The Mason City Globe-Gazette from Mason City, Iowa on March 15, 1937 · Page 7
Get access to this page with a Free Trial
Click to view larger version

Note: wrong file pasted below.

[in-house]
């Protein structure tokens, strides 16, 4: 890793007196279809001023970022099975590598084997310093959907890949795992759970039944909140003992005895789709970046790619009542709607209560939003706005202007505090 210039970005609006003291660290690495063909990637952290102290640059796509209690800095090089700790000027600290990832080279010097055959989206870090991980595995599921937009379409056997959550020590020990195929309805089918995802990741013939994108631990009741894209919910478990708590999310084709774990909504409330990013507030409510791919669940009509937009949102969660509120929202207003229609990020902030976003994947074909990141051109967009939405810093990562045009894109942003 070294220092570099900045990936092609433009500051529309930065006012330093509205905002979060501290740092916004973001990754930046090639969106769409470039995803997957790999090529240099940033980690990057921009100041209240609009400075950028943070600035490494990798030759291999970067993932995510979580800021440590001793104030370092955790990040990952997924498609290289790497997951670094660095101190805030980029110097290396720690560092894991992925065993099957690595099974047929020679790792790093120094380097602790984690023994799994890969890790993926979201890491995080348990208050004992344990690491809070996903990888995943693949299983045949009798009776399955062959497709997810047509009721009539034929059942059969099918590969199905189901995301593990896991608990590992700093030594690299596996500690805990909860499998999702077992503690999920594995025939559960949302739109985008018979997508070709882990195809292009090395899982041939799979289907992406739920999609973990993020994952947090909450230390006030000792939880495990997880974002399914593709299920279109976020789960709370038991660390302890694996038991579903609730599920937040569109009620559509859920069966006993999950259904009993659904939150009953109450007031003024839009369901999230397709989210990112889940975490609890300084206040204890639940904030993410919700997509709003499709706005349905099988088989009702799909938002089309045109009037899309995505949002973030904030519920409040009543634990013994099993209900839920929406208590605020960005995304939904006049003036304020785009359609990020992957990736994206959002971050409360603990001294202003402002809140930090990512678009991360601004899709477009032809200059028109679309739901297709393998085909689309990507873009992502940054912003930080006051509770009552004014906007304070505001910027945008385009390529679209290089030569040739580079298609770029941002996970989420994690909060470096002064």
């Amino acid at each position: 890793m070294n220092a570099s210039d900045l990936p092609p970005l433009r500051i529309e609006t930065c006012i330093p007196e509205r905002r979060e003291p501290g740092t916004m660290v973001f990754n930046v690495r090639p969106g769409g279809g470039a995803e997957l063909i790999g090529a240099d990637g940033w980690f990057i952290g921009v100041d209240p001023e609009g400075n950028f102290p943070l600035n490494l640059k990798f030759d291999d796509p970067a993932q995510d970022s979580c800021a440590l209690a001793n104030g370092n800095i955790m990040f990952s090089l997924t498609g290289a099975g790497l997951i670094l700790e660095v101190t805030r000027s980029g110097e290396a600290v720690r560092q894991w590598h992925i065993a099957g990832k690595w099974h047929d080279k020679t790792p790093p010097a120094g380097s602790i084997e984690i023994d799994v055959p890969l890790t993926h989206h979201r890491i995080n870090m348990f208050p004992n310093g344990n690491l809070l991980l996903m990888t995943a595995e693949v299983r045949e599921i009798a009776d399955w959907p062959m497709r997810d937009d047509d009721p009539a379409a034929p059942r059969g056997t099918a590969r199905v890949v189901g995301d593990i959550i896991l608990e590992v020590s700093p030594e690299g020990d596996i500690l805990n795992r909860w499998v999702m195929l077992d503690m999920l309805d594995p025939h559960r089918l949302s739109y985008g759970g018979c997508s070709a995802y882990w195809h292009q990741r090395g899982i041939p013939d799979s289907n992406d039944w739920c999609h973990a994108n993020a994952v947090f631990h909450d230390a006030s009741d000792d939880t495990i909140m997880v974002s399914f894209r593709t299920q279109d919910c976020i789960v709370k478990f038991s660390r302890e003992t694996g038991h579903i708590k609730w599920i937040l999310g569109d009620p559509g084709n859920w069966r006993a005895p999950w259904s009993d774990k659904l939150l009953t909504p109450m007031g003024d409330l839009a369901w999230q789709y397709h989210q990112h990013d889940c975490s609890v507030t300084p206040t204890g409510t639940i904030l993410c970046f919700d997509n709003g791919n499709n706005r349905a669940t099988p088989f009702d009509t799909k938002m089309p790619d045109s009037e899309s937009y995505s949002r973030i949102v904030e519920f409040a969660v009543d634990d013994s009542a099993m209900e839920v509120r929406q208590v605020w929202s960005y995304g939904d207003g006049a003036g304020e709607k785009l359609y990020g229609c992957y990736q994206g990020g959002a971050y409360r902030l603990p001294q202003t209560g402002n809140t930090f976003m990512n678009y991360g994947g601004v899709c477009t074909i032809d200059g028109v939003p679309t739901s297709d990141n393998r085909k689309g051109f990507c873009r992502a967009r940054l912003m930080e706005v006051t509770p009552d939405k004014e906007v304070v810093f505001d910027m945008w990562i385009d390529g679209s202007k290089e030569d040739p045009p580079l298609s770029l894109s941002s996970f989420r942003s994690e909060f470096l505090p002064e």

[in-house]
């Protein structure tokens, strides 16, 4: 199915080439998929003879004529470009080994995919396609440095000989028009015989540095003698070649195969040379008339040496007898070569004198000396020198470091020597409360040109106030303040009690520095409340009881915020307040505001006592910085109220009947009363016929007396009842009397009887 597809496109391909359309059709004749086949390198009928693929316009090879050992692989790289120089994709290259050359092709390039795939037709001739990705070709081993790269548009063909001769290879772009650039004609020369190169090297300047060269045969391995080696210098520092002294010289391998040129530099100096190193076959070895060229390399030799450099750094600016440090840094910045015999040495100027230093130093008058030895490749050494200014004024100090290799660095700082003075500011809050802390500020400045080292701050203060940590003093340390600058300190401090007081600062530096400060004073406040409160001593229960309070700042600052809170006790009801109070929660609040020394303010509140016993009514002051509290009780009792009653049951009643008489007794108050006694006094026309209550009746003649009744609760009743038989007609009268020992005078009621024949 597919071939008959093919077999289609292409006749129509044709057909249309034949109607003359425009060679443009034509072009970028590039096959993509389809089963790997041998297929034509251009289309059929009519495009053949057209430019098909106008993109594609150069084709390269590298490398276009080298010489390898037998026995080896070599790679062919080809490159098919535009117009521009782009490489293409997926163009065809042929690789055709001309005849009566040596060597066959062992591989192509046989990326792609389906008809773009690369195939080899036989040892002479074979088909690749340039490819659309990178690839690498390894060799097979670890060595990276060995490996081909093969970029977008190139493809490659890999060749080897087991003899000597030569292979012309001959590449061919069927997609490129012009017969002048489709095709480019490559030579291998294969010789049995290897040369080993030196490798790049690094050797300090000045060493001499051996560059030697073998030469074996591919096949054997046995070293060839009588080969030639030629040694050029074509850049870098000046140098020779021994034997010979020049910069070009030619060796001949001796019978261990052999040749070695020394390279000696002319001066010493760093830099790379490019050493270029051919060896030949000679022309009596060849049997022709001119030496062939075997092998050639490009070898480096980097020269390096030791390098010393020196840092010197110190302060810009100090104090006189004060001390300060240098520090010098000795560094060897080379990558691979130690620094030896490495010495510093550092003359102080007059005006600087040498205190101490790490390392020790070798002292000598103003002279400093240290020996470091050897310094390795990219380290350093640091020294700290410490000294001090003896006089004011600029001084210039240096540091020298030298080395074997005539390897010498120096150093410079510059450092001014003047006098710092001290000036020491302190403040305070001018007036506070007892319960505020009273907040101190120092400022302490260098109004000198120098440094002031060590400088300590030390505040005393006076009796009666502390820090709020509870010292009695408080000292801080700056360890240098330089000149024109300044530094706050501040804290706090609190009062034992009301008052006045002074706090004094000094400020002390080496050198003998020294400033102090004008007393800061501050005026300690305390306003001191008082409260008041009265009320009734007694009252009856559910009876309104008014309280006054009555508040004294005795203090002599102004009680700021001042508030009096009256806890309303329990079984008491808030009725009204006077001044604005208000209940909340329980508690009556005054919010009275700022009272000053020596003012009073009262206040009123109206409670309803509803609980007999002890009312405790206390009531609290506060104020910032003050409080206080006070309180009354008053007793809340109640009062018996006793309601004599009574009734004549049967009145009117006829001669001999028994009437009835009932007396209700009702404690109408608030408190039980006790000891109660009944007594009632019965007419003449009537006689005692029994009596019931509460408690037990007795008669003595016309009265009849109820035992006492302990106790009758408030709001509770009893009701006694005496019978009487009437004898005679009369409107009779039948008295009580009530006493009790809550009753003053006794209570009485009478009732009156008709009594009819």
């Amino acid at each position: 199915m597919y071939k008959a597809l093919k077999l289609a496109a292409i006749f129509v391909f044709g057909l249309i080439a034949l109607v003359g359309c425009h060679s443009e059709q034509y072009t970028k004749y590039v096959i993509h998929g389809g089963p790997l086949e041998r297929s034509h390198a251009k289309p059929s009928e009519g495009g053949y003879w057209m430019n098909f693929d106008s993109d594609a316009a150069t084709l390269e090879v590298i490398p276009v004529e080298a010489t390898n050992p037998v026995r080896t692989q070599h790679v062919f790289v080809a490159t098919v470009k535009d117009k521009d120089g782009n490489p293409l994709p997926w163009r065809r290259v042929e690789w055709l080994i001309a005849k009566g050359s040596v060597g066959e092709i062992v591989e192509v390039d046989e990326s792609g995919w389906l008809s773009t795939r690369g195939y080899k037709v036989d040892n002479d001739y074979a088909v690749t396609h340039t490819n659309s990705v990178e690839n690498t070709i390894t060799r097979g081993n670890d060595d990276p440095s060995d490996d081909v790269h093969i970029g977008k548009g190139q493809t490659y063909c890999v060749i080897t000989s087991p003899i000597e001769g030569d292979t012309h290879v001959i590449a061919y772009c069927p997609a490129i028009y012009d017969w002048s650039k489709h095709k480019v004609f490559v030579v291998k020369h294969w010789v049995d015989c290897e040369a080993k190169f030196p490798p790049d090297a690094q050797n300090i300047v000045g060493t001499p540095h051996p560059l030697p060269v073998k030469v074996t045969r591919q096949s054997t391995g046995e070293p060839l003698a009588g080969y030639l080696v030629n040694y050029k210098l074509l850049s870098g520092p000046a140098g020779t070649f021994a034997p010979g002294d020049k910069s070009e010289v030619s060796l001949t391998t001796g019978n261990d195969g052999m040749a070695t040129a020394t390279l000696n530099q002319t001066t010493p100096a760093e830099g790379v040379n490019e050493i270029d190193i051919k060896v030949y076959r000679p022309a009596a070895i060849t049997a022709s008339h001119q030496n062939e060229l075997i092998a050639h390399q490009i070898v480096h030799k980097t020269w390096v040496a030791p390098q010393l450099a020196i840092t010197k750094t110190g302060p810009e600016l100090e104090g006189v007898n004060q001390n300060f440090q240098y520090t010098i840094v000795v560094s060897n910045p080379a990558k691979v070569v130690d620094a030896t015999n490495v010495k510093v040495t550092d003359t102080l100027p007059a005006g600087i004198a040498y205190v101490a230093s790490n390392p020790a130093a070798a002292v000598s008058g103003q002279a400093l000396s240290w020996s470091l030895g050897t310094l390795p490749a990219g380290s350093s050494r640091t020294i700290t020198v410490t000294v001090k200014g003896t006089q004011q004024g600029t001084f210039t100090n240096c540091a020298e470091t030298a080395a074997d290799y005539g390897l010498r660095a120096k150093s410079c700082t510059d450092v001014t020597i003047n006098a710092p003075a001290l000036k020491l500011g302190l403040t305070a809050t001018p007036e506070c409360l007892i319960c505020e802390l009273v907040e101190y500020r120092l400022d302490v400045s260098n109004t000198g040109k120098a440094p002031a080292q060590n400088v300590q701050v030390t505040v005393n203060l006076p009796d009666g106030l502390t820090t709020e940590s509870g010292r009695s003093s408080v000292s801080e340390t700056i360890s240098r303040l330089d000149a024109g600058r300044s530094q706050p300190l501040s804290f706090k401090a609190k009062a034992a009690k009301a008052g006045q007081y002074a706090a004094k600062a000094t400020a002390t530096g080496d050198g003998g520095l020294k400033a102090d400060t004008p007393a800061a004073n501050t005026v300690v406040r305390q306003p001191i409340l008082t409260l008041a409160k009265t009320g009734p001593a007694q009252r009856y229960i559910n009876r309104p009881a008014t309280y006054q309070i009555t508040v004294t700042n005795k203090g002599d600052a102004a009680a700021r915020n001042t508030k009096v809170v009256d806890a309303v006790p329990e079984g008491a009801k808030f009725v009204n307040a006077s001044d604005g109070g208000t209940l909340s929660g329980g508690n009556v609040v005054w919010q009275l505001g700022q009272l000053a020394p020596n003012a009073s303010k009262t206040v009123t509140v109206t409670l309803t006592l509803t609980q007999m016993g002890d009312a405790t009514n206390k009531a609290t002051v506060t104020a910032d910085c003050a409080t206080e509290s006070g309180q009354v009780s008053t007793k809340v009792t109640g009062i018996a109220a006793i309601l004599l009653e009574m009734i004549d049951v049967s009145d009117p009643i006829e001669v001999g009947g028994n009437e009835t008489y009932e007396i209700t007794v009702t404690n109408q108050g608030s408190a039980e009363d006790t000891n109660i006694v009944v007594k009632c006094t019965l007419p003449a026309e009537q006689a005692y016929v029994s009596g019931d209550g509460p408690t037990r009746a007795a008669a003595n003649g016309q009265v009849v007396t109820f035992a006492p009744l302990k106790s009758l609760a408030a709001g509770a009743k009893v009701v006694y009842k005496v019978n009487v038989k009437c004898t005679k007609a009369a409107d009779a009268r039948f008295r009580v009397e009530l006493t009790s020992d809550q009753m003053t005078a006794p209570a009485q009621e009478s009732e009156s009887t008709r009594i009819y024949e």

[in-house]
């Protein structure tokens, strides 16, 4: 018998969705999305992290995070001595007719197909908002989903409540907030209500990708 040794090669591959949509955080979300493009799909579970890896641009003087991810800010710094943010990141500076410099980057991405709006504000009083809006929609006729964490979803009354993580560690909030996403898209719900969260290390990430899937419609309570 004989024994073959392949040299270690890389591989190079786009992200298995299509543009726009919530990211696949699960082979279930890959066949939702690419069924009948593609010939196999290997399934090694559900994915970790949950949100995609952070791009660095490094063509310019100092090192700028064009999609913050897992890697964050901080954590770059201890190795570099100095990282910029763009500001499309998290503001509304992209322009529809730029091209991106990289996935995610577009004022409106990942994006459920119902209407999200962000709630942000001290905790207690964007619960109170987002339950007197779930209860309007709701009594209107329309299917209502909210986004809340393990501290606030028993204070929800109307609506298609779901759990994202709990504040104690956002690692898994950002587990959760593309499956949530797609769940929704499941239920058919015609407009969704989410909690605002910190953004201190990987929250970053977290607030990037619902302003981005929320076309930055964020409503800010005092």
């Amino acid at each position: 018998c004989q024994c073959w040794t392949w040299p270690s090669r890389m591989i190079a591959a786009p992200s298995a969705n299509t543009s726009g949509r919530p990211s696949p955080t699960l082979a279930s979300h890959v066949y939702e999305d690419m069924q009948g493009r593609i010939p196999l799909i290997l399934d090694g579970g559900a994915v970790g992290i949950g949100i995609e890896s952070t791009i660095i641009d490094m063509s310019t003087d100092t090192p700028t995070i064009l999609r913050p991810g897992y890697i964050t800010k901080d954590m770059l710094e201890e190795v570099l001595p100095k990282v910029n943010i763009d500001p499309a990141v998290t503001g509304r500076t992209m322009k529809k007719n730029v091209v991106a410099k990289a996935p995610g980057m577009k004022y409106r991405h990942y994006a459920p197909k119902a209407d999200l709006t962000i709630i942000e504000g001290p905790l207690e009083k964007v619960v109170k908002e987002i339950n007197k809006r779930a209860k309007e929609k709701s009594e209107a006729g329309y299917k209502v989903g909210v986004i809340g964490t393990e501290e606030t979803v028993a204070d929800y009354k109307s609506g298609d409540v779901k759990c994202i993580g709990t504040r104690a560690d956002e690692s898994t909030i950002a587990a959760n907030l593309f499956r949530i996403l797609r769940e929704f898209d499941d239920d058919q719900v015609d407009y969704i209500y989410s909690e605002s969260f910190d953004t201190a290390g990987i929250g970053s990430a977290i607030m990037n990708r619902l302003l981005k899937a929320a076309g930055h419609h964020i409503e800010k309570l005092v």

March 15, 1937

The Mason City Globe-Gazette from Mason City, Iowa · Page 7

Publication:
Location:
Mason City, Iowa
Issue Date:
Monday, March 15, 1937
Page:
Page 7
Cancel
Start Free Trial

Page 7 article text (OCR)